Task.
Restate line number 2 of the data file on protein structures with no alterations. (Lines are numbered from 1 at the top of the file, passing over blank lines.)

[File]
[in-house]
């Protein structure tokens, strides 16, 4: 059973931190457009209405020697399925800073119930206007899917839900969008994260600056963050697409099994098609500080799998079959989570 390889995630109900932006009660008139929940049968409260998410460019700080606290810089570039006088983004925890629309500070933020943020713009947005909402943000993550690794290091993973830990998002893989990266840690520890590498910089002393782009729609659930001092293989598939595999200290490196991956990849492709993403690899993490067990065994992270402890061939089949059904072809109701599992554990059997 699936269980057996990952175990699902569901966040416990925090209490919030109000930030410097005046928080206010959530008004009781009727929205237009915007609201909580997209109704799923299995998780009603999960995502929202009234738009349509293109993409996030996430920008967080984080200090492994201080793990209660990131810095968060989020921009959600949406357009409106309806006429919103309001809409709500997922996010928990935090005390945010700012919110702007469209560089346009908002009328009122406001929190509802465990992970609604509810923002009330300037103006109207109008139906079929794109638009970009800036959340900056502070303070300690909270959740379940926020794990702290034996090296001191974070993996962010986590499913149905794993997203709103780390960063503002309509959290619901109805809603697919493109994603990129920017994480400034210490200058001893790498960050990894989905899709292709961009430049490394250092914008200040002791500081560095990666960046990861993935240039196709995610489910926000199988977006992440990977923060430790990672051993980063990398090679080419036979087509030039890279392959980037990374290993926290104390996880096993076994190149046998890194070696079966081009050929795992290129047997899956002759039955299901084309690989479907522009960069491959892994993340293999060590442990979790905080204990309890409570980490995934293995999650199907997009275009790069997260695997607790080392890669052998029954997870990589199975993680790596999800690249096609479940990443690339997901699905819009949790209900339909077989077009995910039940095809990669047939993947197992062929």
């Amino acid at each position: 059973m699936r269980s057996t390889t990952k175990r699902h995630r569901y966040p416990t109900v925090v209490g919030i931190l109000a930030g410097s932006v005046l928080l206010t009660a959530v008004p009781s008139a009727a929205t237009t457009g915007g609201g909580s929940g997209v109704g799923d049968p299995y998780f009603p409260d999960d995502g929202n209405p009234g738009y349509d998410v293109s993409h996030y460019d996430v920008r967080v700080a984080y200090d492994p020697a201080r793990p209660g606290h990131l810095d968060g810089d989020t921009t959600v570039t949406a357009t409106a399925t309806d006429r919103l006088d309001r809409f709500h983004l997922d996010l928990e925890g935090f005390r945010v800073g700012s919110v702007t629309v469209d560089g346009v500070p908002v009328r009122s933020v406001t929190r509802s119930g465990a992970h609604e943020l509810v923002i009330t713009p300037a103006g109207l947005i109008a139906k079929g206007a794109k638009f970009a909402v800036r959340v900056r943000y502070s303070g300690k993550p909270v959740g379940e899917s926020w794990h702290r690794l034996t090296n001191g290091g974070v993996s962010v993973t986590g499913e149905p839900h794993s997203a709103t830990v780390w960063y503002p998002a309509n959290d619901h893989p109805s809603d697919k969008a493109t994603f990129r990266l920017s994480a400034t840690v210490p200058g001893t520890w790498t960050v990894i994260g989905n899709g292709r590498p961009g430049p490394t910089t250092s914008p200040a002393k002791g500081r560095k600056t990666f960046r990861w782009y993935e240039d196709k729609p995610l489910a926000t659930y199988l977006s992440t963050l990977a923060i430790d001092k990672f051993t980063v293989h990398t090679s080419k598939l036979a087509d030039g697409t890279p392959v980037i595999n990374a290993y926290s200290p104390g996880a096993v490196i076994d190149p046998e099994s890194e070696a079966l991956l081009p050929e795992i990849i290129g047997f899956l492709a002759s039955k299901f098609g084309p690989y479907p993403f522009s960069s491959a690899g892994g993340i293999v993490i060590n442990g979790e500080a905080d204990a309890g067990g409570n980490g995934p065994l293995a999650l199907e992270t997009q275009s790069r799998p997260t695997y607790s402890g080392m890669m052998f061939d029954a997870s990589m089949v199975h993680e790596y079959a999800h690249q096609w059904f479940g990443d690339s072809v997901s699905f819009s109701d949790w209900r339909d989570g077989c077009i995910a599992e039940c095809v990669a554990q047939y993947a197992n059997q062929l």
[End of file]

């Protein structure tokens, strides 16, 4: 059973931190457009209405020697399925800073119930206007899917839900969008994260600056963050697409099994098609500080799998079959989570 390889995630109900932006009660008139929940049968409260998410460019700080606290810089570039006088983004925890629309500070933020943020713009947005909402943000993550690794290091993973830990998002893989990266840690520890590498910089002393782009729609659930001092293989598939595999200290490196991956990849492709993403690899993490067990065994992270402890061939089949059904072809109701599992554990059997 699936269980057996990952175990699902569901966040416990925090209490919030109000930030410097005046928080206010959530008004009781009727929205237009915007609201909580997209109704799923299995998780009603999960995502929202009234738009349509293109993409996030996430920008967080984080200090492994201080793990209660990131810095968060989020921009959600949406357009409106309806006429919103309001809409709500997922996010928990935090005390945010700012919110702007469209560089346009908002009328009122406001929190509802465990992970609604509810923002009330300037103006109207109008139906079929794109638009970009800036959340900056502070303070300690909270959740379940926020794990702290034996090296001191974070993996962010986590499913149905794993997203709103780390960063503002309509959290619901109805809603697919493109994603990129920017994480400034210490200058001893790498960050990894989905899709292709961009430049490394250092914008200040002791500081560095990666960046990861993935240039196709995610489910926000199988977006992440990977923060430790990672051993980063990398090679080419036979087509030039890279392959980037990374290993926290104390996880096993076994190149046998890194070696079966081009050929795992290129047997899956002759039955299901084309690989479907522009960069491959892994993340293999060590442990979790905080204990309890409570980490995934293995999650199907997009275009790069997260695997607790080392890669052998029954997870990589199975993680790596999800690249096609479940990443690339997901699905819009949790209900339909077989077009995910039940095809990669047939993947197992062929």